This book is dedicated to chess, though I must confess it is not that same chess with which I immediately and eternally fell in love many, many years ago. There were plenty of wonderful moments, and no shortage of horrible disappointments associated with that version of the game in which I certainly considered myself a true professional. The realities of chess life during the second half of the twentieth century are diffi cult for today’s young people to imagine or understand: Tournaments lasting 30,40 days with adjourned games being completed on specific days allotted for such adjournments. Unbelievable time trouble given that back then only the unrestrained dreamer David Bronstein even thought about incremental time to be added after each move. Mountains of cigarette butts in ashtrays — a fixed attribute of the chess battles and battlefields in those severest of days. Finally, suitcases filled to the very brim with Yugoslav Chess Informants and handmade card indexes.
The arrival of computers dramatically changed the game, while the birth of “Chessbase” made all those aforementioned suitcases that much lighter. Still, in the early 80’s this new trend caught onwith but a select few even if the value of electronic databases was certainly evident. For instance, I only obtained my first laptop after working with Viktor Korchnoi in preparation for the 1991 candidates matches. Seeing how a sixty-year-old accomplished grandmaster used one finger to complete a task that required considerable energy from my entire body convinced me of the necessity to change. It took another ten years at that before the computer evolved from being a faithful archivist into an active participant in the process of tournament or match prep. Even during the Karpov-Anand match in 1998, the analysis of the very best chess engines caused much confusion and snickering.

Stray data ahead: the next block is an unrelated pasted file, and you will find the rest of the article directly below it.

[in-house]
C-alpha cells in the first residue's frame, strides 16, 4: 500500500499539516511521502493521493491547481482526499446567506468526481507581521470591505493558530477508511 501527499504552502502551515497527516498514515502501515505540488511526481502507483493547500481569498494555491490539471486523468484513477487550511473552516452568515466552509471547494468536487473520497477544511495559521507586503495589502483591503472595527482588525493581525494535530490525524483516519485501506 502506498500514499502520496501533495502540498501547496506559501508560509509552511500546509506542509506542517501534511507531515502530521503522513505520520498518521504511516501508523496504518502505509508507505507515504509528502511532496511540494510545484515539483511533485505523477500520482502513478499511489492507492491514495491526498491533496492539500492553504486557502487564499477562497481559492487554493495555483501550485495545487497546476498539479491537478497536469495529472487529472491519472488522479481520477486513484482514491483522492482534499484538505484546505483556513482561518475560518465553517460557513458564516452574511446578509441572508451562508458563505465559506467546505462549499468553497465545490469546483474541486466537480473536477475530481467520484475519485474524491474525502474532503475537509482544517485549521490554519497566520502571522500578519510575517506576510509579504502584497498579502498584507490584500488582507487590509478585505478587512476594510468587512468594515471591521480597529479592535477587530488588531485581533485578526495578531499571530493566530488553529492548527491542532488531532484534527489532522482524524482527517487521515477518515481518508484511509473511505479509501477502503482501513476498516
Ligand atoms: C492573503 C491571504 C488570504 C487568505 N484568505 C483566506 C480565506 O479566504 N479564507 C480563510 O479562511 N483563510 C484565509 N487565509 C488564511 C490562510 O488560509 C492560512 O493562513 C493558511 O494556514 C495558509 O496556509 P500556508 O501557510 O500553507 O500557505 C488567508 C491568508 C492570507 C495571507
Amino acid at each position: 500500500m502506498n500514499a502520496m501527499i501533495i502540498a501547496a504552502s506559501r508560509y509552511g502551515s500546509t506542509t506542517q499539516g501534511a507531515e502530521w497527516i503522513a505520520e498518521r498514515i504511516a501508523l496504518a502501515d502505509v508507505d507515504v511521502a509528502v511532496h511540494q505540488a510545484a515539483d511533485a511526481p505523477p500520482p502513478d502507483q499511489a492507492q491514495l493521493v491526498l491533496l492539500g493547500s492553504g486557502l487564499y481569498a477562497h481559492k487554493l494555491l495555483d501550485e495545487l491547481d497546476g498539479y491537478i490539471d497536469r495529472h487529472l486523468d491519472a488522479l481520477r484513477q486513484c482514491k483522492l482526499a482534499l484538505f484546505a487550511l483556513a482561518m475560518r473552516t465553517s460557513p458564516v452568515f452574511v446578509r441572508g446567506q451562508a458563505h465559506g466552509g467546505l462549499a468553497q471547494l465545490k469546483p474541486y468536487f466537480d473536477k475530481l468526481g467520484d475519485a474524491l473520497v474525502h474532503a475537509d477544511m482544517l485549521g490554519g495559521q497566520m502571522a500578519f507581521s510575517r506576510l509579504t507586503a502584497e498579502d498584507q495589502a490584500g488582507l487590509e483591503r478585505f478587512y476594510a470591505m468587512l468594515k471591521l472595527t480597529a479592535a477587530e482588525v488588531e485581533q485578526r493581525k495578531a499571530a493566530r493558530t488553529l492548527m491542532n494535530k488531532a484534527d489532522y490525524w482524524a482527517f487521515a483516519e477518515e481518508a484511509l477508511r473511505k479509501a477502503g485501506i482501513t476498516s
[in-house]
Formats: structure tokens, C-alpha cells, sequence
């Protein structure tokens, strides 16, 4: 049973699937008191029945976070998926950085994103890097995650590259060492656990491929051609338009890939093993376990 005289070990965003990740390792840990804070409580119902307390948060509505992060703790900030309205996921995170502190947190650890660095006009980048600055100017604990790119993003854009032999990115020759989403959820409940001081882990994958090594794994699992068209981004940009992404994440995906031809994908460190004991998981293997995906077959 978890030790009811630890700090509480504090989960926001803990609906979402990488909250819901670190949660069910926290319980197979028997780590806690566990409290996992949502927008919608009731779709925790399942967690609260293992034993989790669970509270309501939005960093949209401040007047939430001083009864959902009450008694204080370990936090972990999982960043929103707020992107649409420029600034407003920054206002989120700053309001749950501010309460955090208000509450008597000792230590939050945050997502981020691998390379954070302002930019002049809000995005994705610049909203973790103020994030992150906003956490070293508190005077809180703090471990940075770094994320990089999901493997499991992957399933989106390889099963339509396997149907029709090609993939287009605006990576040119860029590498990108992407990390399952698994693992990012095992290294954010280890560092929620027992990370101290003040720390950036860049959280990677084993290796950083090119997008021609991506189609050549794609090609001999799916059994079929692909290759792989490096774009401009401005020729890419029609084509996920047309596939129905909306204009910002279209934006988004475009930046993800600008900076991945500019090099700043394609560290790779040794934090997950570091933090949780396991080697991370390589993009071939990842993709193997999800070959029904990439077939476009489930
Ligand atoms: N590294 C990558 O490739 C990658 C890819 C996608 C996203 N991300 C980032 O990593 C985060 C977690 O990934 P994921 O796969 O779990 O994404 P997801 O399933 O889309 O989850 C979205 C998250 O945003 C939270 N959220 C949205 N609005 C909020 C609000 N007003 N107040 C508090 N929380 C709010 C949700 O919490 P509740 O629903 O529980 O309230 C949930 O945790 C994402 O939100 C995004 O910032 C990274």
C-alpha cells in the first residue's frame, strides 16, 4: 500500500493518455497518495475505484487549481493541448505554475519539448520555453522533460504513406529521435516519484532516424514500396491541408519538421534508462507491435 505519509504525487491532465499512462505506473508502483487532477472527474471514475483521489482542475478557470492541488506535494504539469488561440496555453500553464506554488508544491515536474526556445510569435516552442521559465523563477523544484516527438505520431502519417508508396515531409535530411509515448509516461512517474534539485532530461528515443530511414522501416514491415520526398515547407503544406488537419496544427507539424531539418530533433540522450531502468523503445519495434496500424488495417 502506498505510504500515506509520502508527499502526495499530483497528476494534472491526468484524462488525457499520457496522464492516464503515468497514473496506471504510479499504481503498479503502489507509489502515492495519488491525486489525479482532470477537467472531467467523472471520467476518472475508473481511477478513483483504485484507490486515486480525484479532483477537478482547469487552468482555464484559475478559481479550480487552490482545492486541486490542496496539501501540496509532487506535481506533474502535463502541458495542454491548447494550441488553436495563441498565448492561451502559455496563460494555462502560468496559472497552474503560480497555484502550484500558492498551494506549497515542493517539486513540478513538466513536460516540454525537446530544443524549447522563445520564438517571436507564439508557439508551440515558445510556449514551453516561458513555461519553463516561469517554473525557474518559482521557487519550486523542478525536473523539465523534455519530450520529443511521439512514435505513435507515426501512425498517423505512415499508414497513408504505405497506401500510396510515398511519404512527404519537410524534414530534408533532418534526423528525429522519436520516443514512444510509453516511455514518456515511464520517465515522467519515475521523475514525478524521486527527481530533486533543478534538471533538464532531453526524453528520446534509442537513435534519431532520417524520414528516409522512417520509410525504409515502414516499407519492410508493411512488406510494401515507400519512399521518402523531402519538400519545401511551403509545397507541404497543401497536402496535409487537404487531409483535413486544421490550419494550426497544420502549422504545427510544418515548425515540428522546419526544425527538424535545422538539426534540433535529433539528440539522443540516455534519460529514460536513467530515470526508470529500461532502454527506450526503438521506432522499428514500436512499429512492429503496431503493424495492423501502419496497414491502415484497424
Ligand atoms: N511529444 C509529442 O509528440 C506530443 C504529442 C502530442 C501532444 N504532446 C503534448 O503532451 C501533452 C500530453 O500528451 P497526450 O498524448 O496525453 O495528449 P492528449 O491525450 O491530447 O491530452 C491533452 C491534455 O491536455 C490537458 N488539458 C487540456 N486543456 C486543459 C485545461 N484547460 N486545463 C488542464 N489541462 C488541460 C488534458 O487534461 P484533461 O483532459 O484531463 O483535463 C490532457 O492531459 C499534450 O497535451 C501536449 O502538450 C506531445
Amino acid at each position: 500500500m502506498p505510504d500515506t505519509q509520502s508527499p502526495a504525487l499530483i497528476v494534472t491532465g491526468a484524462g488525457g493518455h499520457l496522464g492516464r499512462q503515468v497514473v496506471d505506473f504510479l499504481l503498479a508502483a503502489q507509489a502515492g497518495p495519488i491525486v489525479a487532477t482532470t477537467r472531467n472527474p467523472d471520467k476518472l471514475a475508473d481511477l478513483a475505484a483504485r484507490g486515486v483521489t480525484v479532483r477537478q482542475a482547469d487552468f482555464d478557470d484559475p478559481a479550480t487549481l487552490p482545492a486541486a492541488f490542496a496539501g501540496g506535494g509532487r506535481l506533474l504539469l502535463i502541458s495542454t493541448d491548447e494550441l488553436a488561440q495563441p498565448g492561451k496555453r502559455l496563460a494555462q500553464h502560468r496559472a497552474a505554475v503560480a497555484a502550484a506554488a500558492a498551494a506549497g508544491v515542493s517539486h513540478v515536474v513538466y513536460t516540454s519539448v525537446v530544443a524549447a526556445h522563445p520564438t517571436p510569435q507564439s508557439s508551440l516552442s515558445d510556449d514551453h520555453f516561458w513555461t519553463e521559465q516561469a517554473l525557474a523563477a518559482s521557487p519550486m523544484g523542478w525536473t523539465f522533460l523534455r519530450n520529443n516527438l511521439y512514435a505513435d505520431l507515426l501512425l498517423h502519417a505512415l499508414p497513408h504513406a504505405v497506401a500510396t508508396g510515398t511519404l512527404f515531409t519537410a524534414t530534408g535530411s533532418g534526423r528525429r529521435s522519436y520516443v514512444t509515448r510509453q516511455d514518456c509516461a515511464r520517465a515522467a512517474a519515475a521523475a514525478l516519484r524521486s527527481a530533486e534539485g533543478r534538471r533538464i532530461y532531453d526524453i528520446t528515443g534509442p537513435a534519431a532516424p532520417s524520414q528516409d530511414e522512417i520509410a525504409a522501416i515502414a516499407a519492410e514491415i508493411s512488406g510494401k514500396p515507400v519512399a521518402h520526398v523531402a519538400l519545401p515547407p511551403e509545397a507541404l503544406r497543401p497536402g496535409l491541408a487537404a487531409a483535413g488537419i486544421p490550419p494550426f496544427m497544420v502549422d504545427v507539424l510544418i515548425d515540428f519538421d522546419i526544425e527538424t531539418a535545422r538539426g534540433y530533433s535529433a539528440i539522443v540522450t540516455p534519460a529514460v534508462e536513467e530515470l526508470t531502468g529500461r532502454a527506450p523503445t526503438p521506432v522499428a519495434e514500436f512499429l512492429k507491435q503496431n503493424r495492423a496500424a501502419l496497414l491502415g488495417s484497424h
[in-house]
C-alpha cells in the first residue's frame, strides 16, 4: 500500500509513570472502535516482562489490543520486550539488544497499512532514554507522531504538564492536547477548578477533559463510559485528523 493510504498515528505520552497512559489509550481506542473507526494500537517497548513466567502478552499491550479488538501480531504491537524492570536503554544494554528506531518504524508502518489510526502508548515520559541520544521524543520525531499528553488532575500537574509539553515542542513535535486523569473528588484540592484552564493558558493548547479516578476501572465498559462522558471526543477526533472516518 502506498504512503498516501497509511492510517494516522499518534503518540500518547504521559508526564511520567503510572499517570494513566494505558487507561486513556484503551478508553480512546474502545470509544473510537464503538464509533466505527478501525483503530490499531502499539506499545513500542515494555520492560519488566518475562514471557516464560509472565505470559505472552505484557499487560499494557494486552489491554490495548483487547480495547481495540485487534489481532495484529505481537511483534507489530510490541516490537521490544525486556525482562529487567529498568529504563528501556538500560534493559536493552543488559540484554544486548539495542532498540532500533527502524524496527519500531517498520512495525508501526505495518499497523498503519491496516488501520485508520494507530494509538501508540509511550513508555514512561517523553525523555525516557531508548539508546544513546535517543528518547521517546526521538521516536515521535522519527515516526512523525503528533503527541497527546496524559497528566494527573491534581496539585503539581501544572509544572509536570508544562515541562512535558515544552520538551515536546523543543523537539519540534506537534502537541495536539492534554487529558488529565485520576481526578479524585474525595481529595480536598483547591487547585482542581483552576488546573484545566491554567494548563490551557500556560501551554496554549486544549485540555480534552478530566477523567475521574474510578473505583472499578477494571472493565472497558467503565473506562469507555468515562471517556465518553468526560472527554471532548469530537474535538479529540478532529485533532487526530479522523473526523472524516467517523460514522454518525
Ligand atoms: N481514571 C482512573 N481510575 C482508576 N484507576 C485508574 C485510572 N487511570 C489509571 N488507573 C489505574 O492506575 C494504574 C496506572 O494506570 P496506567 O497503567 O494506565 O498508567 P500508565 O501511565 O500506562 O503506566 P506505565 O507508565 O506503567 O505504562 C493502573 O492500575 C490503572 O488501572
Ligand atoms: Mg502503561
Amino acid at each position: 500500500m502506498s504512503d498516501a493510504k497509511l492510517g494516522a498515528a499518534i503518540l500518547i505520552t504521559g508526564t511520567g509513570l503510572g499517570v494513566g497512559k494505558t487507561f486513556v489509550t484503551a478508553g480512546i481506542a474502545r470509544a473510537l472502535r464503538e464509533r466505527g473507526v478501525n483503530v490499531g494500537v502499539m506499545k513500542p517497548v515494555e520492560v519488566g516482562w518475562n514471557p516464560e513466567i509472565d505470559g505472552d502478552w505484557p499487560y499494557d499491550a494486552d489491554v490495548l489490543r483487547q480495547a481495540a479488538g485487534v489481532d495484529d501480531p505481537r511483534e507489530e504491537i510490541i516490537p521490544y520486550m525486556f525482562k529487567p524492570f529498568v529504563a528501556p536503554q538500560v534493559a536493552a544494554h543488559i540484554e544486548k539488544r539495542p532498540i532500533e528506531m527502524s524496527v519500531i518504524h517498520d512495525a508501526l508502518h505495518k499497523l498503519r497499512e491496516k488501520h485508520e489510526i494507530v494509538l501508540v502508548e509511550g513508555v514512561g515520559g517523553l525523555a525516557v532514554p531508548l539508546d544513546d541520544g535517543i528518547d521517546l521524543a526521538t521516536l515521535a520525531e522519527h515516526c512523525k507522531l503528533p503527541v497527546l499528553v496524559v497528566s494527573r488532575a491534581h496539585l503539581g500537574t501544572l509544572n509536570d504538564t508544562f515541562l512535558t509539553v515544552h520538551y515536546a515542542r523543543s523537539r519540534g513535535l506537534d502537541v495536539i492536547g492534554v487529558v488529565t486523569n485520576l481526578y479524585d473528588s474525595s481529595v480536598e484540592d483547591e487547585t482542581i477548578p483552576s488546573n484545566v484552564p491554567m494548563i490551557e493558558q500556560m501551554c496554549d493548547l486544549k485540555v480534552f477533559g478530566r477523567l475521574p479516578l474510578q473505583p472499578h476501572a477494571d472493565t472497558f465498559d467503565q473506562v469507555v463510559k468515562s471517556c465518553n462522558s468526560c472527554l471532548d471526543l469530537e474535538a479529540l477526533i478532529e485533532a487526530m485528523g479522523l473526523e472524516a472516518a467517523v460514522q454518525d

As I am publishing this book in 2020 it is important to recall that back in 2004, during the Kramnik-Leko championship match, a famous episode involving weak computer analysis could still take place. Peter Leko had refuted, “Over the board,” the analysis of Vladimir Kramnik’s powerful seconds and coaches, all of whom were armed with the latest computer engines of the time. In truth, it wasn’t even the machine’s fault but rather the fact that it still happened to work too slowly. It’s difficult to explain the drama behind these situations to a young chess player today since the reliable computer now solves similar positions in mere seconds. Furthermore, the fateful question of who is stronger, man or machine, has long been answered. The engine has become the “Holy Cow” to which all chess players now pray regardless of their religious convictions or rating. Far from being a foe or rival it has become an invaluable helper, consultant and the highest of authorities. Since the highest of all oracles is soulless and cynical it is ready to help anyone ignoring opinions and preferences. Therefore, the task before each player is to use this dominant and universally accessible power to their particular advantage.